PA Senate Hearing at Cheyney University Focuses on College Access and Affordability

April 16, 2014

Pennsylvania lawmakers conduct a roundtable discussion at Cheyney University regarding a number of pressing issues including college affordability and the fairness of the state’s grant and loan programs

Pennsylvania lawmakers conduct a roundtable discussion at Cheyney University regarding a number of pressing issues including college affordability and the fairness of the state’s grant and loan programs

Knowing that obtaining a college education is becoming more and more costly, especially for underprivileged students from low income working families, some Pennsylvania lawmakers, Cheyney University representatives, and community stakeholders got together Wednesday, April 16, for a roundtable discussion at Cheyney's Marcus Foster Student Union.  The Senate Democratic Policy Committee held the event at the request of the Pennsylvania Senate’s Philadelphia Delegation.  On the agenda were a number of issues ranging from college affordability and access to a college education to the fairness of the state’s grant and loan programs.

“We all know how scarce and precious college funding resources are, but it’s imperative that we look into ways we can generate additional support dollars, streamline educational costs and make college more accessible and affordable for all of our kids,” said committee chair Lisa Boscola (D-Northampton/Lehigh/Monroe).

Senator Anthony H. Williams (D-Philadelphia/Delaware) added, “The growing trend for loan and grant programs to emphasize merit-based aid over needs-based aid has limited and strained the ability of underprivileged students and people of color to pursue a college education.  Modern day grant and loan programs favor high income students over low income kids. It is time to re-examine how these programs are structured, balanced, as well as their finances, goals and fairness.”

In December, Williams introduced Senate Resolution 277, which would require the state Department of Education to study “gapping” and other strategies for keeping tuition low and aid available for low-income students. The measure is currently under consideration in the Senate Education Committee.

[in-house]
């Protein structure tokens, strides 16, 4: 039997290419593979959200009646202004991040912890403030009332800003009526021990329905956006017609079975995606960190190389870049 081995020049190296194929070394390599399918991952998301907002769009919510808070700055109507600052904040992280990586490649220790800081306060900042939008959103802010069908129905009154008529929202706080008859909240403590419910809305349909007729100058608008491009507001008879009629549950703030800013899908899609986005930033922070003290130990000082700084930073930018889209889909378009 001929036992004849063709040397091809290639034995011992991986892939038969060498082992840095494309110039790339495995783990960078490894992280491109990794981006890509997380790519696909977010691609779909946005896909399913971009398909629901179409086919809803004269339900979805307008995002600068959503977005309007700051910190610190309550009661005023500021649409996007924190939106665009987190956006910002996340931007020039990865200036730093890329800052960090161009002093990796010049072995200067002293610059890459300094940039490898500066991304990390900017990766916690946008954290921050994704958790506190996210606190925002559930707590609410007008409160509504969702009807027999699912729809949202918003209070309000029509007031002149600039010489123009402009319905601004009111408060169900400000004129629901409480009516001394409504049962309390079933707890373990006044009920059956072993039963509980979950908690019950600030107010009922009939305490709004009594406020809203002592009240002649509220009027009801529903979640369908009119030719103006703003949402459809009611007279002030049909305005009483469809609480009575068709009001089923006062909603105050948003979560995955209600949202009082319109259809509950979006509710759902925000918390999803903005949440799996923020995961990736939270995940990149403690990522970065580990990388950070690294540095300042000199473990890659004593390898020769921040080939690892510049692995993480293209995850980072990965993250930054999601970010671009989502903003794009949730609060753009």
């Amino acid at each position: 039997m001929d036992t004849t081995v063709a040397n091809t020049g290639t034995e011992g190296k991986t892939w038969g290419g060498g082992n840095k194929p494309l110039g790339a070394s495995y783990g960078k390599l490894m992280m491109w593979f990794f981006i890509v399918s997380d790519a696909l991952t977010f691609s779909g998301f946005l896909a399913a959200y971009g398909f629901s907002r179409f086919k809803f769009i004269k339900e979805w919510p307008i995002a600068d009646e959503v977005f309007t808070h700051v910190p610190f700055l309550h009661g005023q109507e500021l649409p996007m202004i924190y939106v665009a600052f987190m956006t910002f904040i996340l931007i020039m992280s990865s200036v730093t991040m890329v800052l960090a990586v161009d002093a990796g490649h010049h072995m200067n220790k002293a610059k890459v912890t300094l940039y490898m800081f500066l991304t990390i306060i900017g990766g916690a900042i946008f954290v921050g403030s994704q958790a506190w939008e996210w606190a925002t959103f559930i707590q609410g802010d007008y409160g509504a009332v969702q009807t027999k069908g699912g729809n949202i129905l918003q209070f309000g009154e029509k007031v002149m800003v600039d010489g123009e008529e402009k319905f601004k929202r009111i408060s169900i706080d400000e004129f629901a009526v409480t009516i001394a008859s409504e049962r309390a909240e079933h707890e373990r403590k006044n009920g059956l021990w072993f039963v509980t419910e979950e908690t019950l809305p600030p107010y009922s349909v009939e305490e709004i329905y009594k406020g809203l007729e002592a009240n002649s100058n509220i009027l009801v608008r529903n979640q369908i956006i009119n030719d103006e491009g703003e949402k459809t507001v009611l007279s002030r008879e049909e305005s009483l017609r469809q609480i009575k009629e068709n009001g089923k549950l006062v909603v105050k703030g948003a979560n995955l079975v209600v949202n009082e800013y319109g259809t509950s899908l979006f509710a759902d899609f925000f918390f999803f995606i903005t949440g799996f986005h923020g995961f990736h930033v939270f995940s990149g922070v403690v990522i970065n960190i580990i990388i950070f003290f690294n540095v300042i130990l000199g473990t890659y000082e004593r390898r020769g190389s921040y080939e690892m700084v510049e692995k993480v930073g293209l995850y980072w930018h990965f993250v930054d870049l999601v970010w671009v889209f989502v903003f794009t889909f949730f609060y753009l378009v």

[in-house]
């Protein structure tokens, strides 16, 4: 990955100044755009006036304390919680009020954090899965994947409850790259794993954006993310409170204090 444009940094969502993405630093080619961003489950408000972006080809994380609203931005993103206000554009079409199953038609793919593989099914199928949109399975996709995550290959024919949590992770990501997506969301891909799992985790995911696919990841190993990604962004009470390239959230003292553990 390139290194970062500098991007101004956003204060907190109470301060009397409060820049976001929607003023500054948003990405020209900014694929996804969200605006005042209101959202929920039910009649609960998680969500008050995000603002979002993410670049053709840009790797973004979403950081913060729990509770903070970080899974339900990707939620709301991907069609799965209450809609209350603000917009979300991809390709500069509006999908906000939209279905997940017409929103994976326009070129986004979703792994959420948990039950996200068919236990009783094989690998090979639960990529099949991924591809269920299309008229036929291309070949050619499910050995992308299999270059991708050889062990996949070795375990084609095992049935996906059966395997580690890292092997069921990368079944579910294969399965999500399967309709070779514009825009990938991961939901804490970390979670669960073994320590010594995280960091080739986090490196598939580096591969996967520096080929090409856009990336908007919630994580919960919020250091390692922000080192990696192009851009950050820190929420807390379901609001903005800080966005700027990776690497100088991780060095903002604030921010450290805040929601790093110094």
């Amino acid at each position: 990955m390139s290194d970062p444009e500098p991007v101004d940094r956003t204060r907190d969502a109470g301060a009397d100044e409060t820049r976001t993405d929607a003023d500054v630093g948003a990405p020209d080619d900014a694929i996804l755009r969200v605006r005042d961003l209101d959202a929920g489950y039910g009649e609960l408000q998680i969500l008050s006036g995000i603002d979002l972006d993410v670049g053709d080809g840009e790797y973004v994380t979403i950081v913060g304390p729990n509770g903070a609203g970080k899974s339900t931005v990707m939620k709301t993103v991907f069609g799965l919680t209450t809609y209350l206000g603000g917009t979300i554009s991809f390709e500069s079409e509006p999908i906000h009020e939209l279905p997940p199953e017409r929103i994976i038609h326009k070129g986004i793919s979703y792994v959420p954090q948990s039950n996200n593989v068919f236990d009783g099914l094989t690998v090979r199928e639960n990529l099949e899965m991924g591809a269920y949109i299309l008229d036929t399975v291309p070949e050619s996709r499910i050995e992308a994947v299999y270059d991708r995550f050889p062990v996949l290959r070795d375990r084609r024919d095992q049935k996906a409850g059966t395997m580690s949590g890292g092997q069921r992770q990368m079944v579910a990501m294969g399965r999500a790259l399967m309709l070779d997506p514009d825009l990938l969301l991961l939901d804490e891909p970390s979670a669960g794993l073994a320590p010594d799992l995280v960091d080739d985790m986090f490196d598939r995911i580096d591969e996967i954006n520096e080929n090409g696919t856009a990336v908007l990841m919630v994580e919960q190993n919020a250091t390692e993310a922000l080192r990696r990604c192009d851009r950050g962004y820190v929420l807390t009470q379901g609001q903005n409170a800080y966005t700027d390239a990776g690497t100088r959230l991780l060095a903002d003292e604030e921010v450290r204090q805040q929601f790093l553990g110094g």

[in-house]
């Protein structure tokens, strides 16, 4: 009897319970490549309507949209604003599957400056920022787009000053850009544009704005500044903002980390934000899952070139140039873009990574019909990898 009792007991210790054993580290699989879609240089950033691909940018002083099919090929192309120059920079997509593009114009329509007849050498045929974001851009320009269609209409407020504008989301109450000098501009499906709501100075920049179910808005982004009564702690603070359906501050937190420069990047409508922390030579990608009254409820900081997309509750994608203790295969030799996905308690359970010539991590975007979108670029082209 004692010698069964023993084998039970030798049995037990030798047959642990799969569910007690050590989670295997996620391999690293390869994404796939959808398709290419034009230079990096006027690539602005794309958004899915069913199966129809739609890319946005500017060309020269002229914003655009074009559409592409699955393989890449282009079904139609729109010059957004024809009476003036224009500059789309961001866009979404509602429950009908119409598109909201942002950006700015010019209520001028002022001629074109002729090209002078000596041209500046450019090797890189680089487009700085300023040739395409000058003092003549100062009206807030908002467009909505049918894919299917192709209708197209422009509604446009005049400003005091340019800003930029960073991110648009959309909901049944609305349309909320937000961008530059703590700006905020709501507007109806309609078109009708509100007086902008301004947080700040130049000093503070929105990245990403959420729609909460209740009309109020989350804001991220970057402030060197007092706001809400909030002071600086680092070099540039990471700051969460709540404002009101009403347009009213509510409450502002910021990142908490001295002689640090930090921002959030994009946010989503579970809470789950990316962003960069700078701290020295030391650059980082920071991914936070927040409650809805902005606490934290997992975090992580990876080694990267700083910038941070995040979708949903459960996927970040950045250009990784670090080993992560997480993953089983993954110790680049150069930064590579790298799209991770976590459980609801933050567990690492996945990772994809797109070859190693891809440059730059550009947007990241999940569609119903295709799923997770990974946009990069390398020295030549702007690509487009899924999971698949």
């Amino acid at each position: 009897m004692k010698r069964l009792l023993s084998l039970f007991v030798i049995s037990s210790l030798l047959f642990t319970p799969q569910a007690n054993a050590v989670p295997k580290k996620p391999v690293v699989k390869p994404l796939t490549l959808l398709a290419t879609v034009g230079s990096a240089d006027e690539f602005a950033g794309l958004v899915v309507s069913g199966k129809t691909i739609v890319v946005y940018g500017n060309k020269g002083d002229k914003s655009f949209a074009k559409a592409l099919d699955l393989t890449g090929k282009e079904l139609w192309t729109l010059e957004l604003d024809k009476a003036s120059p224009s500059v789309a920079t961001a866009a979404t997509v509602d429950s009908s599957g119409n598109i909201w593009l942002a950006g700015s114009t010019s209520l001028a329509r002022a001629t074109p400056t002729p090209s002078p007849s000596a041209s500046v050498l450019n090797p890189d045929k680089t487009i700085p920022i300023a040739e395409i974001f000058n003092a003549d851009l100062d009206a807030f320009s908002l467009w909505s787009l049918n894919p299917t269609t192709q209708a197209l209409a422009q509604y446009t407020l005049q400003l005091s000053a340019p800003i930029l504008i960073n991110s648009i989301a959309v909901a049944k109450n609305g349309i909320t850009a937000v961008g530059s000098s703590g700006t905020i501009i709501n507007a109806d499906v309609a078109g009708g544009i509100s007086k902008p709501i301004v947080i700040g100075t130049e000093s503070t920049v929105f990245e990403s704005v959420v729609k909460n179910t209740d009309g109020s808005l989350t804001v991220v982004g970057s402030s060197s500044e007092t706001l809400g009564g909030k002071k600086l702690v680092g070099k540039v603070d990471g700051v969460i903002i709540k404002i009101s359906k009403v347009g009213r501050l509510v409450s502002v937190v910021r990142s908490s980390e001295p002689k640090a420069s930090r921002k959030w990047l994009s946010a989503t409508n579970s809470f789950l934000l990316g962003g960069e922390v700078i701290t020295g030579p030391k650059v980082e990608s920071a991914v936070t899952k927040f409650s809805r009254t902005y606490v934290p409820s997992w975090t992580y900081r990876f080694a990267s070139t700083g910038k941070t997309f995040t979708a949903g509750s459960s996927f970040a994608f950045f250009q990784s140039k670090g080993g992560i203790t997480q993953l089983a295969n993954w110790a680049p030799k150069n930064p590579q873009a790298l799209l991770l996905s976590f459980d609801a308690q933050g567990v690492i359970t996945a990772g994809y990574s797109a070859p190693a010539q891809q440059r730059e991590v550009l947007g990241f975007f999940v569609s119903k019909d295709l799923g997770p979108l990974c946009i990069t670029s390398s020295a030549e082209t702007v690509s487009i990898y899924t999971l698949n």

Cheyney University senior Patricia Bell, a Keystone Honors Academy (KHA) scholar, sat on the panel. She acknowledged that she was one of the lucky ones because, as a KHA student, she received a full scholarship to go to Cheyney. Without that, the first-generation college student might have struggled just like so many of her peers do who have trouble accessing a college education without federal or state assistance or some other form of aid. According to Bell, some of her classmates over the years were forced to abandon college despite how many jobs they worked and how much family support they had; they just were not able to make financial ends meet. In addition, she said, Pennsylvania students have the second highest student debt in the nation.

Sen. Shirley Kitchen (D-Phila.), who chairs the Philadelphia Senate Delegation, added, “A college education is often the very foundation for upward mobility, success and a realistic opportunity to pursue the American dream. With tuition fees skyrocketing by nearly 30 percent in the past five years, it is imperative that college aid programs keep pace and protect the financial viability of low income and working class families.”

A recent Pell Institute study revealed that only 8 percent of students in the lowest income quartile graduated from college compared to 73 percent of those in the highest quartile. Dating back to 1970, this gap between rich and poor has bulged by more than 30 percent.

Boscola praised the Philadelphia Delegation for being “true champions for underprivileged children and their right to a quality education.” She also credited the delegation members for their active role in the fight to restore higher education dollars during each of the first three Corbett Administration budgets. Despite bipartisan efforts to restore dollars, spending on state-related colleges dropped by 18 percent in 2011-12 – and has remained stagnant ever since.

“Making matters even worse, Pennsylvania schools don’t make affordability any easier for low-income working families,” Boscola said. “Our public colleges are the sixth most expensive in the nation. There was a time when a good summer job was enough to defray most of one’s college costs. Sadly, that isn’t even enough to make a dent in what it costs today.”

Steve Hicks, president of the Association of PA State College and University Faculties, added that cuts and new limitations to federal aid programs such as Pell grants have “had a huge impact on college completion rates.”

Boscola, Kitchen and Williams, were joined at the hearing by Senators LeAnna Washington (D-Phila.), Andy Dinniman (D-Chester), and John Wozniak (D-Cambria).

The roundtable panel also included:

• Dr. Tara Kent, Dean of Keystone Honors Academy, Cheyney University
• Christine Zuzack, Vice President of Grants & Special Programs, PHEAA
• Lois Johnson, Associate Vice Chancellor for Administration and Finance, PA State System of Higher Ed
• Patricia Bell, student, Cheyney University
• Sam Hirsch, Vice President of Student Affairs, Community College of Philadelphia
• Steve Hicks, President, APSCUF
• Stephen Burd, Senior Policy Analyst, New America Foundation
• Don Francis, President, Association Of Independent Colleges And Universities of Pennsylvania
• Christopher Hanlon, Director of Financial Aid, Albright College